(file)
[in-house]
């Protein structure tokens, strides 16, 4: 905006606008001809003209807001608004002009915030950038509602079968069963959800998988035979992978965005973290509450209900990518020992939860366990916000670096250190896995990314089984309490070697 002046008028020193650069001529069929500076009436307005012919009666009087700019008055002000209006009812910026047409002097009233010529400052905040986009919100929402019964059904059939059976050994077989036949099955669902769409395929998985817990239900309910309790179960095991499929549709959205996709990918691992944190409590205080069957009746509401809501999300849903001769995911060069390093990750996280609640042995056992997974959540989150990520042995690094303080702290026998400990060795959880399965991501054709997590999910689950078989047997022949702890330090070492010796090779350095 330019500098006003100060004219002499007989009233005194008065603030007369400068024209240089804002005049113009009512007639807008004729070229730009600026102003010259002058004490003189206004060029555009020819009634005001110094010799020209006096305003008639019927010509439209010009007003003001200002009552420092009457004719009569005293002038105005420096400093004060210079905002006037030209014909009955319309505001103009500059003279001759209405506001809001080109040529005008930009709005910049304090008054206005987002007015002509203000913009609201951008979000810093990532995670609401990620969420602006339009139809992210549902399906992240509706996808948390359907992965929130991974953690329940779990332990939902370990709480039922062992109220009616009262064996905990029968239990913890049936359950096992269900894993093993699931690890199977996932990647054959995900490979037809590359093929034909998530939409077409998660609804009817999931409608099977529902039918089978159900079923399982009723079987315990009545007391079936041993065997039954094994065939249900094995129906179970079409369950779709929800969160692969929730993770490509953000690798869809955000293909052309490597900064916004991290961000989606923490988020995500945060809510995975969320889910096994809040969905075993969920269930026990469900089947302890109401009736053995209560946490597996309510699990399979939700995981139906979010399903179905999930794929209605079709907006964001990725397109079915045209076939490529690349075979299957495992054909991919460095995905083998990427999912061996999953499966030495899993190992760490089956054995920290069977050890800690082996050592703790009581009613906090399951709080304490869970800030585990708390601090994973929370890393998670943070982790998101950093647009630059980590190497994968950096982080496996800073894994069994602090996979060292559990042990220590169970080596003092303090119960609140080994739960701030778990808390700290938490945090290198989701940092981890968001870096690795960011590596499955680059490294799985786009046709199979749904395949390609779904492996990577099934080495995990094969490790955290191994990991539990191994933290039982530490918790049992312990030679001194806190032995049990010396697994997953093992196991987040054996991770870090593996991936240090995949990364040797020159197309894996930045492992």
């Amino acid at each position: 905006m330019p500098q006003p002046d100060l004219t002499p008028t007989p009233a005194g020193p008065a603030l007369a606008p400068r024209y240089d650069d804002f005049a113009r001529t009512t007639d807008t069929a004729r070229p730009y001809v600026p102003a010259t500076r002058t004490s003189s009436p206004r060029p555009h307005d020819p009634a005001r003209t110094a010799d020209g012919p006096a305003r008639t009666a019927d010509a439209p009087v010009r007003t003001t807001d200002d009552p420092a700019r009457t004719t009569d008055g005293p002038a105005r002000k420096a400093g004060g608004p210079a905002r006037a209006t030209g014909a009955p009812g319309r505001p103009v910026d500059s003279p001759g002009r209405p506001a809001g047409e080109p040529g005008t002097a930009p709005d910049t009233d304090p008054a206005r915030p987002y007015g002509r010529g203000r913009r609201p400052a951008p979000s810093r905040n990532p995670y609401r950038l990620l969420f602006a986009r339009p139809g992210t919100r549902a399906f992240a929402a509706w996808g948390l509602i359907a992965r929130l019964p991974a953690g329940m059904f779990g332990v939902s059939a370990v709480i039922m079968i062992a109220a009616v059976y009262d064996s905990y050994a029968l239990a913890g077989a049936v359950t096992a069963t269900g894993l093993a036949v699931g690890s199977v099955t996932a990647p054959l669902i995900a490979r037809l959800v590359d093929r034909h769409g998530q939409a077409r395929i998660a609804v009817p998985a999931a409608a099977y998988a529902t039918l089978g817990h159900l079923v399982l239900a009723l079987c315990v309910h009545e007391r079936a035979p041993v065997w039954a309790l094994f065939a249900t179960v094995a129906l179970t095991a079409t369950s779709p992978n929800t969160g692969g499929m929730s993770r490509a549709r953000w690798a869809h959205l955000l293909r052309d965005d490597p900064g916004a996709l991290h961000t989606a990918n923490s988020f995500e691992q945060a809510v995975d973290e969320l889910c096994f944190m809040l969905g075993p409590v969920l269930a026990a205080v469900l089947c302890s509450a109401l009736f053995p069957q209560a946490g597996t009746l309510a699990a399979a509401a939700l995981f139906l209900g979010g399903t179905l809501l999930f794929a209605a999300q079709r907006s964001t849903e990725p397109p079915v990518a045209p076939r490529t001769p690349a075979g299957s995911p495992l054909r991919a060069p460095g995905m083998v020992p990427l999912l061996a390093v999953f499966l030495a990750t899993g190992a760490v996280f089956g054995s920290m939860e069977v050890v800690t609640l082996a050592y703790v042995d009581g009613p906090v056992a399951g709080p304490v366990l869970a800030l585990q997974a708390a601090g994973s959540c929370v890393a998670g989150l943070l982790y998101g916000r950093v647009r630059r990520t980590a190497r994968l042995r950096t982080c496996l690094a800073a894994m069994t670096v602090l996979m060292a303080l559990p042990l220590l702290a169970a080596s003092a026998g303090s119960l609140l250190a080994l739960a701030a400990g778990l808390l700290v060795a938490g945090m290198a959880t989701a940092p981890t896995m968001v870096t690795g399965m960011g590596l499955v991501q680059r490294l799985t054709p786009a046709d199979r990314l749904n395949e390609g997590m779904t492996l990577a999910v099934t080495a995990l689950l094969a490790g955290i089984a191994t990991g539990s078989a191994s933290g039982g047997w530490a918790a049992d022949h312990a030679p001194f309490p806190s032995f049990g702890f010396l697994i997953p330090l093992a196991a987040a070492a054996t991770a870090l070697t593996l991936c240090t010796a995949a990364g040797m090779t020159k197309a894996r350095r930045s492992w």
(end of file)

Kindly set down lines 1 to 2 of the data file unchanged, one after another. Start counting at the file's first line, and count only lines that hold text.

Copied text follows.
[in-house]
């Protein structure tokens, strides 16, 4: 905006606008001809003209807001608004002009915030950038509602079968069963959800998988035979992978965005973290509450209900990518020992939860366990916000670096250190896995990314089984309490070697 002046008028020193650069001529069929500076009436307005012919009666009087700019008055002000209006009812910026047409002097009233010529400052905040986009919100929402019964059904059939059976050994077989036949099955669902769409395929998985817990239900309910309790179960095991499929549709959205996709990918691992944190409590205080069957009746509401809501999300849903001769995911060069390093990750996280609640042995056992997974959540989150990520042995690094303080702290026998400990060795959880399965991501054709997590999910689950078989047997022949702890330090070492010796090779350095 330019500098006003100060004219002499007989009233005194008065603030007369400068024209240089804002005049113009009512007639807008004729070229730009600026102003010259002058004490003189206004060029555009020819009634005001110094010799020209006096305003008639019927010509439209010009007003003001200002009552420092009457004719009569005293002038105005420096400093004060210079905002006037030209014909009955319309505001103009500059003279001759209405506001809001080109040529005008930009709005910049304090008054206005987002007015002509203000913009609201951008979000810093990532995670609401990620969420602006339009139809992210549902399906992240509706996808948390359907992965929130991974953690329940779990332990939902370990709480039922062992109220009616009262064996905990029968239990913890049936359950096992269900894993093993699931690890199977996932990647054959995900490979037809590359093929034909998530939409077409998660609804009817999931409608099977529902039918089978159900079923399982009723079987315990009545007391079936041993065997039954094994065939249900094995129906179970079409369950779709929800969160692969929730993770490509953000690798869809955000293909052309490597900064916004991290961000989606923490988020995500945060809510995975969320889910096994809040969905075993969920269930026990469900089947302890109401009736053995209560946490597996309510699990399979939700995981139906979010399903179905999930794929209605079709907006964001990725397109079915045209076939490529690349075979299957495992054909991919460095995905083998990427999912061996999953499966030495899993190992760490089956054995920290069977050890800690082996050592703790009581009613906090399951709080304490869970800030585990708390601090994973929370890393998670943070982790998101950093647009630059980590190497994968950096982080496996800073894994069994602090996979060292559990042990220590169970080596003092303090119960609140080994739960701030778990808390700290938490945090290198989701940092981890968001870096690795960011590596499955680059490294799985786009046709199979749904395949390609779904492996990577099934080495995990094969490790955290191994990991539990191994933290039982530490918790049992312990030679001194806190032995049990010396697994997953093992196991987040054996991770870090593996991936240090995949990364040797020159197309894996930045492992």